Volhynia

Volhynia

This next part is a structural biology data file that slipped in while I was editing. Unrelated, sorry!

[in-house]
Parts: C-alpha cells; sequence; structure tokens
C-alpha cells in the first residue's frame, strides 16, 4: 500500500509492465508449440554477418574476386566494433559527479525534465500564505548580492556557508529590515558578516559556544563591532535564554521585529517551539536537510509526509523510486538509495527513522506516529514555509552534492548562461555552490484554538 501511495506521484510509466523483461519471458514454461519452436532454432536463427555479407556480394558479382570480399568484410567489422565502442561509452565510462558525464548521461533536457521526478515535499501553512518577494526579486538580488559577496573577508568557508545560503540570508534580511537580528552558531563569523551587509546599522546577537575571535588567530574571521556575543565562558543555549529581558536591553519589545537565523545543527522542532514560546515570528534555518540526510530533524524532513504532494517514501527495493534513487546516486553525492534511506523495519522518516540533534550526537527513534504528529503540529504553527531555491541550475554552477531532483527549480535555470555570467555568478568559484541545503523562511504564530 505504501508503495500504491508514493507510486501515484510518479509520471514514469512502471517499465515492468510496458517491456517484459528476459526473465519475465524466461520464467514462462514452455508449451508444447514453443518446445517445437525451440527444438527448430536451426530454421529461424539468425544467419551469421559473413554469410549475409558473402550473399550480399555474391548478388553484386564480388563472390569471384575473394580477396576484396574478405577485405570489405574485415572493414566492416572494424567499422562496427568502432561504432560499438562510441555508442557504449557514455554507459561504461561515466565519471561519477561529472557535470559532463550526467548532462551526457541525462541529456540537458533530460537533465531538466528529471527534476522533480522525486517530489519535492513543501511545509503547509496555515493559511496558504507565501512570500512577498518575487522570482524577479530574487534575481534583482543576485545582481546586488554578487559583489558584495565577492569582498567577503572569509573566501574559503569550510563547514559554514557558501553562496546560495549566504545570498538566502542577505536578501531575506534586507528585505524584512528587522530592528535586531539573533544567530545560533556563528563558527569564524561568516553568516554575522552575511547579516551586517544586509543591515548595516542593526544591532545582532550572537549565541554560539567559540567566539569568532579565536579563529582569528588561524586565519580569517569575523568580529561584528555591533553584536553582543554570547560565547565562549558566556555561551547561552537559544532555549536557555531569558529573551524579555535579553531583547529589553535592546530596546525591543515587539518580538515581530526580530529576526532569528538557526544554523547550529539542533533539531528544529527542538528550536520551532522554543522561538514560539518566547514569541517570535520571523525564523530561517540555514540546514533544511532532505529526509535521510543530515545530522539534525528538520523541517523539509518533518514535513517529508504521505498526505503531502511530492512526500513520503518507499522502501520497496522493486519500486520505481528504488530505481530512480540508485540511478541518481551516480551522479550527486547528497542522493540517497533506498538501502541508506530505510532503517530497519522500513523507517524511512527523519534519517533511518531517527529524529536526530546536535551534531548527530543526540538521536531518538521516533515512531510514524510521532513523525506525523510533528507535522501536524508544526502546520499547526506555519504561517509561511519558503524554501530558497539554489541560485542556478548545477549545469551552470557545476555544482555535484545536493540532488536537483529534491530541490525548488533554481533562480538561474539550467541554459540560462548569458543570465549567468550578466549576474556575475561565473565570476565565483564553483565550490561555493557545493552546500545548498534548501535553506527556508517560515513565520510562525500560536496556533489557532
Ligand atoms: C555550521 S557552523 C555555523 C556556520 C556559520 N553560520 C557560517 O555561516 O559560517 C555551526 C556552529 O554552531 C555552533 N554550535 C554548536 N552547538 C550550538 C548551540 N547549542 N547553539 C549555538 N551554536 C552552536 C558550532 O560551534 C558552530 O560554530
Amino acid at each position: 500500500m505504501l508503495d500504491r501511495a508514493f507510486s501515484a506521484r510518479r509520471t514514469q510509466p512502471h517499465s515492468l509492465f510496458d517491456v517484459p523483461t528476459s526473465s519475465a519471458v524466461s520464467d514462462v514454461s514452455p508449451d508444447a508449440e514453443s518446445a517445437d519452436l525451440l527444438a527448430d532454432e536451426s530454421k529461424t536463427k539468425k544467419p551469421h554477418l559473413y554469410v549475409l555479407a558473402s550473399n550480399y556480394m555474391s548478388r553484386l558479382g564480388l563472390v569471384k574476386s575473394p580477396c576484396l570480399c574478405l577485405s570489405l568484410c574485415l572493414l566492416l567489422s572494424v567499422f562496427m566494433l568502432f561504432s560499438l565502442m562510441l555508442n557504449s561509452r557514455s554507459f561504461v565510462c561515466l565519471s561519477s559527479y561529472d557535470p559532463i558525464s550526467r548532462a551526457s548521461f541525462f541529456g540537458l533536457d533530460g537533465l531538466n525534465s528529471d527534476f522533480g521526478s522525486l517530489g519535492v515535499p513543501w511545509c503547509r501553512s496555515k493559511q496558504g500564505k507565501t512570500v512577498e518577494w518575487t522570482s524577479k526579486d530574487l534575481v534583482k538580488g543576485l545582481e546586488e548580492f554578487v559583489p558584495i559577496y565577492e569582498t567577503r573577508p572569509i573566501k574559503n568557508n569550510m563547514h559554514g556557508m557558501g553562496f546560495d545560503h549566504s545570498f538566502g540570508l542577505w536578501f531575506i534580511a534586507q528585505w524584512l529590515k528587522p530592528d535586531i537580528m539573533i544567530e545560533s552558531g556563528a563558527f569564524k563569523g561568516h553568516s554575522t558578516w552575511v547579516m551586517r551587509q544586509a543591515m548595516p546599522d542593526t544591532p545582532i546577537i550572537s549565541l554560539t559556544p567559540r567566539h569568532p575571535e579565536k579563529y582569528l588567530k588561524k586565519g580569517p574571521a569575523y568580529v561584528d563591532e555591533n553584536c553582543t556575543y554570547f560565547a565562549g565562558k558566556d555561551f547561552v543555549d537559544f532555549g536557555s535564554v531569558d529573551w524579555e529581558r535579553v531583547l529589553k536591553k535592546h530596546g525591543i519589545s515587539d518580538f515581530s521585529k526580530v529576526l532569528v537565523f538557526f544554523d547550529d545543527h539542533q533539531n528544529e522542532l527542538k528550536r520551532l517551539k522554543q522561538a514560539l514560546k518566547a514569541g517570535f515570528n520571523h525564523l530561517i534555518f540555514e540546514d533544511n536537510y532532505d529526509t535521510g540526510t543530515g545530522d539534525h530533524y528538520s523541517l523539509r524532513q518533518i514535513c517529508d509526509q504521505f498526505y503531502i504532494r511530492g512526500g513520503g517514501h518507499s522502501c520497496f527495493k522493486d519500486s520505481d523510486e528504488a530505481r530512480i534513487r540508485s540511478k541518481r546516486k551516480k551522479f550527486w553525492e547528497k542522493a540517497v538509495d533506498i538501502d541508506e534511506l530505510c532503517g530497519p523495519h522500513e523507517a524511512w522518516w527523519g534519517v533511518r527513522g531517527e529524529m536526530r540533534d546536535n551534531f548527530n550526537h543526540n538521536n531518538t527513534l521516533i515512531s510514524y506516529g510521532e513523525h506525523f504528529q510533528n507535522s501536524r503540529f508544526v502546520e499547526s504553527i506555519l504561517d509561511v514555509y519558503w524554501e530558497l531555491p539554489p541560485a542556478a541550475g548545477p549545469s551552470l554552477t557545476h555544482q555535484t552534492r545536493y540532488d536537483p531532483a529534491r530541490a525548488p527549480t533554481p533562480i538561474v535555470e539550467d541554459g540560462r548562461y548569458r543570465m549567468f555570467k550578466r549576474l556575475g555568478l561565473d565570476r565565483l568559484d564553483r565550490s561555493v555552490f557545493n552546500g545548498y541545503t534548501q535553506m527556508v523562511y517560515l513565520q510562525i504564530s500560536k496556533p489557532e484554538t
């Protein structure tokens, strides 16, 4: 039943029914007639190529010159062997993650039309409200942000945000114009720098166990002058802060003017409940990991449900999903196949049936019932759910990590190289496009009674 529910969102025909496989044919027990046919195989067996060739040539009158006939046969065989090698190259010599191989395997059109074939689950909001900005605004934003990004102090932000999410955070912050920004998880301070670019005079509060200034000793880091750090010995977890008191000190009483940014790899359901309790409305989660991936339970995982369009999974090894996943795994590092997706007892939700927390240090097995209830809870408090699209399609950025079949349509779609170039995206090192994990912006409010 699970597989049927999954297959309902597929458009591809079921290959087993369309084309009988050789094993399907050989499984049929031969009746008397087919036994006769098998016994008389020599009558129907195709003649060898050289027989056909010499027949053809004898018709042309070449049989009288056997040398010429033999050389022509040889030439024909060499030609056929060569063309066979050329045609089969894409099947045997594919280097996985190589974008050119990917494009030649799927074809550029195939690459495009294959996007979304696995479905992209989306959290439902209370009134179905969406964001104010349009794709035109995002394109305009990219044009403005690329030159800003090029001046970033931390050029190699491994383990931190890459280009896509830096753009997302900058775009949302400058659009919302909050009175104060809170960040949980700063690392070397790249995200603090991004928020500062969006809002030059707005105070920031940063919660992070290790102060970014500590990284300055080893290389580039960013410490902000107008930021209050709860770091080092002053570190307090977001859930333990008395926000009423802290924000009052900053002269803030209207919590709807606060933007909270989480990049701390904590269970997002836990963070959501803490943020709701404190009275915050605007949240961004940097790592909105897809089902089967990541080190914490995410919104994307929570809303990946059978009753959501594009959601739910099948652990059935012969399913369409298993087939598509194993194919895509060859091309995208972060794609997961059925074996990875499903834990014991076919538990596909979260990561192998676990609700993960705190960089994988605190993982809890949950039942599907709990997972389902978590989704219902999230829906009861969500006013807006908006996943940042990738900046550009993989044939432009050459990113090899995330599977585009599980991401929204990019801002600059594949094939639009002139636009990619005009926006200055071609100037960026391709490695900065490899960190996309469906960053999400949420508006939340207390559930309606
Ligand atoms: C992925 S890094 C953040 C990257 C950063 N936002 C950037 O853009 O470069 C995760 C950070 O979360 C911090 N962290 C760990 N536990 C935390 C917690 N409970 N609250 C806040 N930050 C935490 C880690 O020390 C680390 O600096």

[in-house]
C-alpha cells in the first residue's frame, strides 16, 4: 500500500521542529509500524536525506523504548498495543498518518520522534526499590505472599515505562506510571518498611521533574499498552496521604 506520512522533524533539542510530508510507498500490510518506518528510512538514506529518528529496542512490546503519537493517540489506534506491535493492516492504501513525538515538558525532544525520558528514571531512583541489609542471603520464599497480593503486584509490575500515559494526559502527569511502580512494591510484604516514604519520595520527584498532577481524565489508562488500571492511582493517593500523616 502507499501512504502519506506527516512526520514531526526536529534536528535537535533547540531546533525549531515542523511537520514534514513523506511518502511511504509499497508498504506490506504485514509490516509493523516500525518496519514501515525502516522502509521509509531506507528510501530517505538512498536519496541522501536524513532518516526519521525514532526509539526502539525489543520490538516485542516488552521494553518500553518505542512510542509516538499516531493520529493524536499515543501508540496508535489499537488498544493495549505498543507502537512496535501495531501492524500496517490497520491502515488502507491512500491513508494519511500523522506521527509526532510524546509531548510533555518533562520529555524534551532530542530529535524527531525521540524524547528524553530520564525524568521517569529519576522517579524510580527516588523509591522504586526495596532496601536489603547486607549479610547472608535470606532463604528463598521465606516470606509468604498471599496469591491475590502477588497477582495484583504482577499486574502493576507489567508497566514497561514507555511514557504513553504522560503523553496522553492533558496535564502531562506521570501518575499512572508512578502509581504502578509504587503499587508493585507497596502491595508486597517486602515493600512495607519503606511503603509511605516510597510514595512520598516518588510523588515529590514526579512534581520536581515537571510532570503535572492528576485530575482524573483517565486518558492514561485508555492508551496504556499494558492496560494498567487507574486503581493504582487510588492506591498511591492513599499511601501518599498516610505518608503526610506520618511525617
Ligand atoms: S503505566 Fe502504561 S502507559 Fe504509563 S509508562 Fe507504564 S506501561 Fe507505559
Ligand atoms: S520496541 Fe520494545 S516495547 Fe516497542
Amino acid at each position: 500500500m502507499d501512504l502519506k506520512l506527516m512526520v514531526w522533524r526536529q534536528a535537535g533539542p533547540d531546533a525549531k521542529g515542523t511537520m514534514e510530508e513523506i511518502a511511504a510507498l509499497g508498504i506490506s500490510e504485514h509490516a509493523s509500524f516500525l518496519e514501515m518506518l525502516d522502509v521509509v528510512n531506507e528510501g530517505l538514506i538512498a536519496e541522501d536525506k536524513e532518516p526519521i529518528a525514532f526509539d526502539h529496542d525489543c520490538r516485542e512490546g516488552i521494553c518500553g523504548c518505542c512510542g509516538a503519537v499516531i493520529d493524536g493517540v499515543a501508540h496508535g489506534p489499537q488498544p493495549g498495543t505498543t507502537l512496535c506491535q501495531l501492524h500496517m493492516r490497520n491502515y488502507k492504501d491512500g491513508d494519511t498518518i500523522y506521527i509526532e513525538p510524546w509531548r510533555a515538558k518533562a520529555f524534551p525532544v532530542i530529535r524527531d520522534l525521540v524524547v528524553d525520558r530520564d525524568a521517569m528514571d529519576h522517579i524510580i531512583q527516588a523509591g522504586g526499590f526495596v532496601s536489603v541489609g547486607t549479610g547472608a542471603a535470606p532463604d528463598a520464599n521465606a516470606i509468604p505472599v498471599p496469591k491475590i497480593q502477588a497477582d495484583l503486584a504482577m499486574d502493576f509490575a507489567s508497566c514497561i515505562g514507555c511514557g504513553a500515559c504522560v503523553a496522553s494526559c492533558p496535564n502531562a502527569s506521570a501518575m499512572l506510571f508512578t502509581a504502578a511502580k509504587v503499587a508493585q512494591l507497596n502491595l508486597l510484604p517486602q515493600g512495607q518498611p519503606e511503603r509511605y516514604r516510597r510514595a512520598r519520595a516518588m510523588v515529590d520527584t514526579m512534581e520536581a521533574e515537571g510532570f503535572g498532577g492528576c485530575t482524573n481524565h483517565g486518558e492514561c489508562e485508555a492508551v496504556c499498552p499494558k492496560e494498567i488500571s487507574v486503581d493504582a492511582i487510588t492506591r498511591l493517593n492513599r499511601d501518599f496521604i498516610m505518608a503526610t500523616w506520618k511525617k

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{{Redirect|Wołyń|the Polish village|Wołyń, Łódź Voivodeship}} [[File:Ukraine-Volhyn-en.png|thumb|325px|Volhynia]] [[File:Luchesk.JPG|thumb|325px|[[Lubart's Castle]] was the seat of the medieval princes of Volhynia.]] '''Volhynia''', '''Volynia''', or '''Volyn''' ({{lang-uk|Волинь}}, {{lang-ru|Волы́нь}}, {{lang-pl|Wołyń}}, {{lang-lt|Voluinė}} or ''Volynė'', {{lang-de|Wolhynien}} or ''Wolynien'', {{lang-yi|װאָהלין, ''Vohlin''}}) is a historic region in western [[Ukraine]] located between the rivers [[Pripyat River|Prypiat]] and [[Southern Bug|Southern Bug River]], to the north of [[Galicia (Central Europe)|Galicia]] and [[Podolia]]; the region is named for the former city of ''Volyn'' or ''Velyn'', said to have been located on the [[Southern Bug|Southern Bug River]], whose name may come from the [[Proto-Slavic language|Proto-Slavic]] root *''vol/vel''- 'wet.' The area has some of the oldest [[Slavic peoples|Slavic]] settlements in Europe. Part of historical Volhynia now form the [[Volyn Oblast|Volyn]], [[Rivne Oblast|Rivne]], and parts of [[Zhytomyr Oblast|Zhytomyr]], [[Ternopil Oblast|Ternopil]] and [[Khmelnytskyi Oblast]]s of [[Ukraine]], as well as parts of [[Poland]] (see [[Chełm]]). Other major cities include [[Lutsk]], [[Kovel]], [[Kremenets]], [[Volodymyr-Volynskyi]], and [[Starokostiantyniv]] ([[Khmelnytskyi Oblast]]). Many Jewish ''[[shtetl]]s'' (villages) like [[Trochenbrod]] and [[Lozisht]] were once an integral part of the region. == History == The ancient city of [[Halych]] first appears in history in 981 when taken over by [[Vladimir the Great]] of the [[Kievan Rus]]. Volhynia's early history coincides with that of the duchies or principalities of Halych and [[Volodymyr-Volynsky]]. These two successor states of the Kievan Rus formed [[Halych-Volhynia]] between the 12th and the 14th centuries. [[Image:Pochaev.jpg|thumb|325px|[[Pochayiv Lavra]], the spiritual heart of the [[Orthodox Church|Orthodox]] in Volhynia.]] After the disintegration of the [[Grand Duchy]] of Halych-Volhynia (also called Galich-Vladimir Rus) circa 1340, the [[Kingdom of Poland (1320–1385)|Kingdom of Poland]] and the [[Grand Duchy of Lithuania]] divided up the region between them, Poland taking Western Volhynia and Lithuania Eastern Volhynia (1352–1366). After 1569 Volhynia formed a province of the [[Polish-Lithuanian Commonwealth]]. During this period [[Poles]] and [[Jew]]s settled in the area. The [[Roman Catholic|Roman]] and [[Greek Catholic]] churches became established in the province, and many Orthodox churches were forcibly annexed by the latter. Records of the first agricultural colonies of [[Mennonite]]s date from 1783. After the [[Third Partition of Poland]] in 1795 Volhynia became the [[Volhynian Governorate]] of the [[Russian Empire]] and covered an area of 71,852.7 square kilometers. In the year of 1897 its population amounted to 2,989,482 souls (41.7 per square kilometer) and consisted of 73.7 percent [[ethnic Russians|Russians]] (predominantly [[Ukrainians]]), 13.2 percent [[ethnic Jew|Jews]], 6.2 percent [[ethnic Poles|Poles]], and 5.7 percent [[ethnic German|Germans]]. Most of the German settlers had immigrated from [[Congress Poland]]. A small number of [[Czechs|Czech]] settlers also had arrived. Although economically the area was developing rather quickly, upon the eve of the [[First World War]] it was still the most rural province in Western Russia. [[Image:Mezhirich.jpg|325px|thumb|Mezhyrich Abbey in [[Ostroh]] was endowed by the [[Ostrogski]] princes in the 15th century.]] In 1921, after the end of the [[Polish-Soviet war]], the treaty known as the [[Peace of Riga]] divided Volhynia between Poland and the [[Soviet Union]]. Poland took the larger part and established a [[Wołyń Voivodeship (1921–1939)|Volhynian Voivodeship]]. Most of eastern Volhynia became part of the [[Zhytomyr Oblast]]. From 1935-38 [[Joseph Stalin]] had the Poles of Eastern Volhynia deported — the first ethnic deportation in the history of the Soviet Union (see [[Polish minority in Soviet Union]]). Following the signing of the [[Molotov-Ribbentrop Pact]] in 1939, and the subsequent invasion and division of Polish territories between the Reich and the USSR, Volhynia was occupied by the Soviet Union. In the course of the [[Nazi-Soviet population transfers]] which followed this German-Soviet reconciliation, most of the German minority population of Volhynia were transferred to [[Polish areas annexed by Nazi Germany]]. During the war the Ukrainians exterminated a large part of the local Polish population (see [[Massacre of Poles in Volhynia]]). Ethnic Germans in these areas were expelled from these areas starting in 1945. Volhynia was annexed to Soviet Ukraine after the end of World War II. Most of the remaining ethnic Polish population were expelled to Poland in 1945 (see [[Recovered Territories]]). Since the [[dissolution of the Soviet Union]], Volhynia has been an integral part of Ukraine. ==See also== * [[Kingdom of Galicia–Volhynia]] * [[Galicia (Eastern Europe)]] * [[Massacre of Poles in Volhynia]] * [[Polish Autonomous District]] ==Literature== * [http://www.polona.pl/dlibra/docmetadata?id=oai:www.polona.pl:12127&from=http://fbc.pionier.net.pl Jan Potocki Histoire anciènne du gouvernement de Volhynie : pour servir de suite à l'histoire primitive des peuples de la Russie, Sankt Petersbourg 1805] * ''Andriyashev Alexander'' (1887) (in Russian) [http://new.runivers.ru/lib/book4304/43447/ Essay of the History of Volyn land] (Очерк истории Волынской земли) at [[Runivers.ru]] in [[Djvu]] and [[PDF]] formats == External links == {{Wiktionary|Volyn}} {{commons category|Volhynia}} * [http://www.tal.yesh.net The Journey to Trochenbrod and Lozisht aug 2006] * [http://www.rollintl.com/roll/volhynia.htm Imperial Russian Volhynia District Map] * [http://www.swissmennonite.org/ Swiss-Volhynian Mennonites] * [http://www.sggee.org Germans in Volhynia - English] * [http://www.volhynia.com Germans in Volhynia - Another English site] * [http://www.wolhynien.de Germans in Volhynia - German] * [http://www.volhynia-galicia.pl/ Volhynia-Galicia] {{pl icon}} {{Ukrainian historical regions}} {{coord missing|Ukraine}}